The answer that came was reassuring.
He was an entertainer, undertaking the very important role –spreading joy and happiness.
Amidst all of those myriad nights of music and dancing, he gave people the rare opportunity to break the ice, shed their worries, inhibitions and tensions, and often reach a state of pure and unadulterated mutual joy. He believed this condition is when we are at our very best, and surely as mother nature intended.
He also cheekily speculated on how many happy unions had been kindled during some of our concerts over the years. We know of a few happy couples who met during Shooglenifty concerts, who have gone on to raise happy families.
Hearts were ignited …
As Chloe Goodyear Director of the Woodford Festival in Australia illustrates, in a lovely tribute we received this week:
“Such wonderful memories of dancing to his fiddling, under bright starry skies, and in sweat-drenched venues in Brisbane. I know I’m one of so very many of those dancers for whom he poured out tunes that spurned on wonderful long crazy nights.
“I send deepest condolences, lots of love, and the warmth of all the hearts he helped to ignite here, amongst Woodfordians, to be with you during this time.”
I think perhaps I am about to make what will be a strong contender for the understatement of the century:
Angus liked to party!
Angus loved a party!
He served his “apprenticeship”, as he often put it, in his teens, playing tunes, and learning songs with his pals Iain Macfarlane, Kaela Rowan and Gogs Macfarlane and Graham Willowby, in their band Pennycroft. Their first big break was offered to them by Fergie Macdonald, a regular Sunday evening session over at his old bar at Mingarry. Where better for a young musician to learn the ropes and pay their dues.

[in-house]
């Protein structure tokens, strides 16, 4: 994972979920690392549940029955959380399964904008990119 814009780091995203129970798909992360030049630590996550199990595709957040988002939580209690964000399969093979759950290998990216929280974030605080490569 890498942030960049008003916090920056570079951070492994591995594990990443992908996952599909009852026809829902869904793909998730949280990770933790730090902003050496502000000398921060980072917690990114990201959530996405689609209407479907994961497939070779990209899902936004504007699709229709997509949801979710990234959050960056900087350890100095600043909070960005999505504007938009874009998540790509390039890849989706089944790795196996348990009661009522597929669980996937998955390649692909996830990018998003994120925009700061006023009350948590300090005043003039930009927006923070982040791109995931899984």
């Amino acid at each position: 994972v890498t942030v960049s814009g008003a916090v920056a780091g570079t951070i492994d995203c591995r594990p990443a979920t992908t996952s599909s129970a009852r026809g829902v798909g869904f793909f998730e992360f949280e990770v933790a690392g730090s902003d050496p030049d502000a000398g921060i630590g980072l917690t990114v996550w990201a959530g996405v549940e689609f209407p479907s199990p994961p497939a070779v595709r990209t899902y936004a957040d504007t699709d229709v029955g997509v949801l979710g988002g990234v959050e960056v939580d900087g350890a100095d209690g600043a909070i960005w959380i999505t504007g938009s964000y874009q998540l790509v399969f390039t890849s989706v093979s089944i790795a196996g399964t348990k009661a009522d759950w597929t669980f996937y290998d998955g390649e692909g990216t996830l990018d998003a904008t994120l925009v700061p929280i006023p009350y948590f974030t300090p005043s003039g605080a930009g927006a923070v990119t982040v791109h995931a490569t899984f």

I’m reliably informed that the troubadours would drive all the way home, through Glenuig to Glenfinnan, singing, and to the tune of Carrickfergus,
“I wish I was … in a car at Fergies”
Angus’ love of a good party is legendary, and he graduated with a diploma and a doctorate in the art having learned from some of the great professors of our age. You know who you are.
When I reached Edinburgh and Art College, he appeared one summer and suggested we spend as much time busking as it would take to buy two return tickets to Amsterdam.
We managed this in less than three weeks, and set off on the adventure of a lifetime.
I returned after a few weeks to resume college, but Angus stayed out in Europe for some months, travelling throughout, studying under some of the greatest musicians and party animals in the land, and being inspired by a terrifying motorbike journey to write his iconic tune 250 to Vigo. He finally returned, in style, on a first class flight, courtesy of the Swiss Immigration Services. He had his partying diploma rolled up in his fiddle case, and took up residence once more under the living room table in my sister and I’s High Street flat.
His GP, whom we must thank for going those extra miles and showing Angus concern and kindness beyond the call of duty, recently observed:
“Angus certainly lived his life off piste, and that has to be respected.”
Given that he was a renowned fiddler in a popular touring acid folk combo, he otherwise managed to lead a remarkably anonymous existence, navigating his course well under the radar of conventional society and the establishment.